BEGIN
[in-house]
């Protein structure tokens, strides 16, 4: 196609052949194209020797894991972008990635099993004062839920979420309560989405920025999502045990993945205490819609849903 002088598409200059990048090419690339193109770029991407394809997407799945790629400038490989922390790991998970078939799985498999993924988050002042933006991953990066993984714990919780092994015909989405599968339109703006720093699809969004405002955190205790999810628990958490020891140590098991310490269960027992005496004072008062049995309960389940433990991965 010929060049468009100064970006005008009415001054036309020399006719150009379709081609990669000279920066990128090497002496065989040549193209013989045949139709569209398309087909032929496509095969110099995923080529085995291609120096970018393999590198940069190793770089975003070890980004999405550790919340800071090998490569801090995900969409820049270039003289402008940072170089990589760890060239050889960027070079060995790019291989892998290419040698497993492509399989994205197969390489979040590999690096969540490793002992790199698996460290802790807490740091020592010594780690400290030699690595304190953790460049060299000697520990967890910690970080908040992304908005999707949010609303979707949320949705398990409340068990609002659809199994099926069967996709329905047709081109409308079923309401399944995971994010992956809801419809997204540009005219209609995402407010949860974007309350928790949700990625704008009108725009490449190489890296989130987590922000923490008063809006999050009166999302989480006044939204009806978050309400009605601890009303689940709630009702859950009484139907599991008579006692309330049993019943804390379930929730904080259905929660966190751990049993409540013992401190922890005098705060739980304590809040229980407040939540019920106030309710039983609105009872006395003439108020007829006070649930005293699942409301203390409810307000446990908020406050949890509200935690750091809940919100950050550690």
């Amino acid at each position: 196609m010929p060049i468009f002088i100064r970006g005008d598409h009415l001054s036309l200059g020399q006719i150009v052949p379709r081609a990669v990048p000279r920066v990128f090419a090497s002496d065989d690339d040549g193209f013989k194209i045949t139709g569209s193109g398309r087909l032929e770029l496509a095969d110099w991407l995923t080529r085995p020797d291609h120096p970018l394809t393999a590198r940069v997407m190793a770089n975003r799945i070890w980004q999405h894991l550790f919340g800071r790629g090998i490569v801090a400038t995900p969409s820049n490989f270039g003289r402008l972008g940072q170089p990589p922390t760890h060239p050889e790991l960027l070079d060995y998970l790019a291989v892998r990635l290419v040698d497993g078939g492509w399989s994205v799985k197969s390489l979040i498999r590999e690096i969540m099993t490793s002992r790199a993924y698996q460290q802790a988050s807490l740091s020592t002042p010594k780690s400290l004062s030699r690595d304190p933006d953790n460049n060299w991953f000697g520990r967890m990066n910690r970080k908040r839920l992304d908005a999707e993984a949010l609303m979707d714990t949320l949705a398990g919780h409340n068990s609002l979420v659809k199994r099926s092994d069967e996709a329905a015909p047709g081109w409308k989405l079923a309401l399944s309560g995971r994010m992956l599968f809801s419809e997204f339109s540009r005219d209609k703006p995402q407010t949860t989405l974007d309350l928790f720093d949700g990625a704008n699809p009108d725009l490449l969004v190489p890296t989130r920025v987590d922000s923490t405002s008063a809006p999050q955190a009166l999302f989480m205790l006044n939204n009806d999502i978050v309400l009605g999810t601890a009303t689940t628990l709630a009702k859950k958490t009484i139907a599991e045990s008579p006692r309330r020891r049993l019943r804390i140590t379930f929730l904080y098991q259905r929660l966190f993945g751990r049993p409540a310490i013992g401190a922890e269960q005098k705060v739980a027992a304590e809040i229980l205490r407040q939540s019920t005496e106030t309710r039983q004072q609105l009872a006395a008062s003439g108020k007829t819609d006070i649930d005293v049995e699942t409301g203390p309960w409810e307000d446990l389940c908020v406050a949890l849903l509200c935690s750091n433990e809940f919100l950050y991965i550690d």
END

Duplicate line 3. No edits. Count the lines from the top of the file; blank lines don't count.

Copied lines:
């Amino acid at each position: 196609m010929p060049i468009f002088i100064r970006g005008d598409h009415l001054s036309l200059g020399q006719i150009v052949p379709r081609a990669v990048p000279r920066v990128f090419a090497s002496d065989d690339d040549g193209f013989k194209i045949t139709g569209s193109g398309r087909l032929e770029l496509a095969d110099w991407l995923t080529r085995p020797d291609h120096p970018l394809t393999a590198r940069v997407m190793a770089n975003r799945i070890w980004q999405h894991l550790f919340g800071r790629g090998i490569v801090a400038t995900p969409s820049n490989f270039g003289r402008l972008g940072q170089p990589p922390t760890h060239p050889e790991l960027l070079d060995y998970l790019a291989v892998r990635l290419v040698d497993g078939g492509w399989s994205v799985k197969s390489l979040i498999r590999e690096i969540m099993t490793s002992r790199a993924y698996q460290q802790a988050s807490l740091s020592t002042p010594k780690s400290l004062s030699r690595d304190p933006d953790n460049n060299w991953f000697g520990r967890m990066n910690r970080k908040r839920l992304d908005a999707e993984a949010l609303m979707d714990t949320l949705a398990g919780h409340n068990s609002l979420v659809k199994r099926s092994d069967e996709a329905a015909p047709g081109w409308k989405l079923a309401l399944s309560g995971r994010m992956l599968f809801s419809e997204f339109s540009r005219d209609k703006p995402q407010t949860t989405l974007d309350l928790f720093d949700g990625a704008n699809p009108d725009l490449l969004v190489p890296t989130r920025v987590d922000s923490t405002s008063a809006p999050q955190a009166l999302f989480m205790l006044n939204n009806d999502i978050v309400l009605g999810t601890a009303t689940t628990l709630a009702k859950k958490t009484i139907a599991e045990s008579p006692r309330r020891r049993l019943r804390i140590t379930f929730l904080y098991q259905r929660l966190f993945g751990r049993p409540a310490i013992g401190a922890e269960q005098k705060v739980a027992a304590e809040i229980l205490r407040q939540s019920t005496e106030t309710r039983q004072q609105l009872a006395a008062s003439g108020k007829t819609d006070i649930d005293v049995e699942t409301g203390p309960w409810e307000d446990l389940c908020v406050a949890l849903l509200c935690s750091n433990e809940f919100l950050y991965i550690d």